Devin Haney warns Sean O’Malley not to pursue boxing match: ‘It won’t be competitive’

As boxing’s undisputed lightweight champion, Devin Haney can appreciate the eyeballs and big business the ongoing trend of crossover boxing bouts has brought to his sport.

But that doesn’t mean he also can’t help but chuckle anytime he hears MMA fighters wax poetic about how they could beat boxing’s most talented pugilists at their own game.

“I mean, obviously [I laugh when I hear it], because it’s totally different,” Haney said Monday during an in-studio appearance on The MMA Hour. “Whenever the MMA guys come over to boxing, it’s not good for them, and it’s never going to be good for them. And the same, I don’t disrespect the MMA guys because it’s just a different sport. I know that I can’t compete with those guys in the cage. But when it comes to the boxing ring, they can’t compete with me. So it’s just two totally different styles of fighting.”

The latest of those crossover challenges takes place this Saturday, Oct. 28, when former UFC heavyweight champion Francis Ngannou makes his pro boxing debut against lineal heavyweight champ and WBC champ Tyson Fury in a big-money 10-round heavyweight bout in Riyadh, Saudi Arabia. While Fury’s WBC heavyweight title is not at stake, the matchup is still expected to go on both fighters’ official records, meaning Ngannou will have the chance to become the first boxer to stamp a loss onto Fury’s undefeated résumé.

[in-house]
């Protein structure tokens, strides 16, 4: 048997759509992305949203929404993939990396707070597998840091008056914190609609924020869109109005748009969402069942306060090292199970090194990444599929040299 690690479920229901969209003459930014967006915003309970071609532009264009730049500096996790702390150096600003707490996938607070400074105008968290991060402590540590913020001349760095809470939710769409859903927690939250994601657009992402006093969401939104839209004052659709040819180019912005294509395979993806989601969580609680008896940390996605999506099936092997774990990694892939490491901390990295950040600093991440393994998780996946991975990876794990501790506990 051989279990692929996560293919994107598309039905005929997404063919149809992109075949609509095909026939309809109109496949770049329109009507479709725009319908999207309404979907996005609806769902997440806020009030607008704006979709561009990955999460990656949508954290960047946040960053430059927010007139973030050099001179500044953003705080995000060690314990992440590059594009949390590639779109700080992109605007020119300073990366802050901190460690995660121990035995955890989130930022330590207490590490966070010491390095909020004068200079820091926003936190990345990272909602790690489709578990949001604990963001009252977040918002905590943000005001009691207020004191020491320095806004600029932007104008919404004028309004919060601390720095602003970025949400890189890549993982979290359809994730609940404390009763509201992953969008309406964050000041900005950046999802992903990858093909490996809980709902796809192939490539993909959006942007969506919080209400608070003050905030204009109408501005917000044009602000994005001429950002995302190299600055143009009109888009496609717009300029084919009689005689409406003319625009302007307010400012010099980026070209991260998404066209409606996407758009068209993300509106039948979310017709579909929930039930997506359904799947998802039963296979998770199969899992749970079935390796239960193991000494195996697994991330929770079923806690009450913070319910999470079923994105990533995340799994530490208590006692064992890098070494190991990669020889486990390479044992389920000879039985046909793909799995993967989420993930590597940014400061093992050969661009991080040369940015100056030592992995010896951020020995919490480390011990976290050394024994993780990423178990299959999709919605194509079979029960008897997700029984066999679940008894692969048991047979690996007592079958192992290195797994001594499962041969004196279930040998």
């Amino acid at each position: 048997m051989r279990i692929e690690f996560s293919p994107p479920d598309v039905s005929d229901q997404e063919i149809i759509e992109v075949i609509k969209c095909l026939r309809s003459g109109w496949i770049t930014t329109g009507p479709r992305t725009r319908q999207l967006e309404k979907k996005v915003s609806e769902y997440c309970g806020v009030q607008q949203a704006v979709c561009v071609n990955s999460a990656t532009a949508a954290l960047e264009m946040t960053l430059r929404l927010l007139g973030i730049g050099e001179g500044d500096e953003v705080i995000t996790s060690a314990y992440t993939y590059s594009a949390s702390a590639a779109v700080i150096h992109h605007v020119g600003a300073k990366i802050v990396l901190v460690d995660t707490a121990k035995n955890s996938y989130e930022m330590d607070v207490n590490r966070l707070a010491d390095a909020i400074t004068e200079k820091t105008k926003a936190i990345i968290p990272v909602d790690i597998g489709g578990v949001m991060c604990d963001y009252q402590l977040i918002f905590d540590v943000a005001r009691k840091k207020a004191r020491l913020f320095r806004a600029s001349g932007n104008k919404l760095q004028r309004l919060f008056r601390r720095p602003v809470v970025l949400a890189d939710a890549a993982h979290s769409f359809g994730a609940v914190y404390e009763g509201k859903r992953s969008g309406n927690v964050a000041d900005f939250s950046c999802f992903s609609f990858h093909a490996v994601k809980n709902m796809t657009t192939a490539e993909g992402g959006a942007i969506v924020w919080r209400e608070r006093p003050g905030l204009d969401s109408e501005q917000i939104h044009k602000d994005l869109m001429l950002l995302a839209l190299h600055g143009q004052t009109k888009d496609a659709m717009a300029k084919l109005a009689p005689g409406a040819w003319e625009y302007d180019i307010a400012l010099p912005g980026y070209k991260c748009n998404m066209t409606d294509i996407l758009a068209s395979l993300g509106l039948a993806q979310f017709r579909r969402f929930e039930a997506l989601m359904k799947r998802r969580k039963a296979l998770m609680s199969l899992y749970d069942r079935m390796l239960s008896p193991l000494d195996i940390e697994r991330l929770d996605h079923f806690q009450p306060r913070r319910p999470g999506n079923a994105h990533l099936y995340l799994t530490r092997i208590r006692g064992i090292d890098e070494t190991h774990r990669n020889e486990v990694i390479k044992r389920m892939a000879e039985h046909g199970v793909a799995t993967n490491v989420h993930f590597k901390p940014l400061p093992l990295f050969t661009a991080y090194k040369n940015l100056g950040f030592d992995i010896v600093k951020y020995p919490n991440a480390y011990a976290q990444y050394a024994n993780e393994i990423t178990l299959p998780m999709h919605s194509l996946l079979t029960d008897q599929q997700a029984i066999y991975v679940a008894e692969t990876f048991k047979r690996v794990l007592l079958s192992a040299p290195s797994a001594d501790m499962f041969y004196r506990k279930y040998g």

To the surprise of no one, the former UFC king is a massive underdog to shock the world and dethrone Fury. And Haney doesn’t give Ngannou much of a shot to pull it off.

”Of course not,” Haney said with a laugh when asked if Ngannou’s stands a chance. “I mean, you’ve always got a puncher’s chance. That’s when you step in into the boxing [ring], anybody can throw a Hail Mary and knock somebody out. But it’s very slim.”

Haney, 24, challenges Regis Prograis for the WBC super lightweight title in a more traditional champion vs. champion bout on Dec. 9 in Haney’s hometown of San Francisco.

But in the lead-up to the bout, Haney had his own run-in with the eternal battle between MMA and boxing. In September, UFC bantamweight champion Sean O’Malley responded “I would” to a tweet proclaiming that nothing could break Haney. The boxing champ quickly fired back a retort of his own, telling O’Malley, “I guess y’all MMA punks haven’t learned yet.”

A month later, Haney stands by his words.

“It’s not the best thing for Sean O’Malley to get into a boxing ring with me,” Haney warned. “It’s just, it’s not. It won’t be competitive. It won’t be competitive. But I respect him in the cage, what he does in the cage. He’s a hell of a fighter in the cage. But when you step into that square circle, the boxing ring, it’s a totally different thing.”

That being said, O’Malley was also the first name on Haney’s lips when asked for MMA fighters who have impressed him with their boxing skills. Haney named off a few of the usual suspects as well — former UFC champs Israel Adesanya and Conor McGregor — however he saved his highest praise for the newest name to the UFC’s championship club: Sean Strickland, who upset Adesanya to capture the middleweight title at UFC 293.

“The one dude who just fought Israel, he was working the shoulder roll. I’ve never seen that in the cage before,” Haney said. “Surprised me, but he looked good doing it.”

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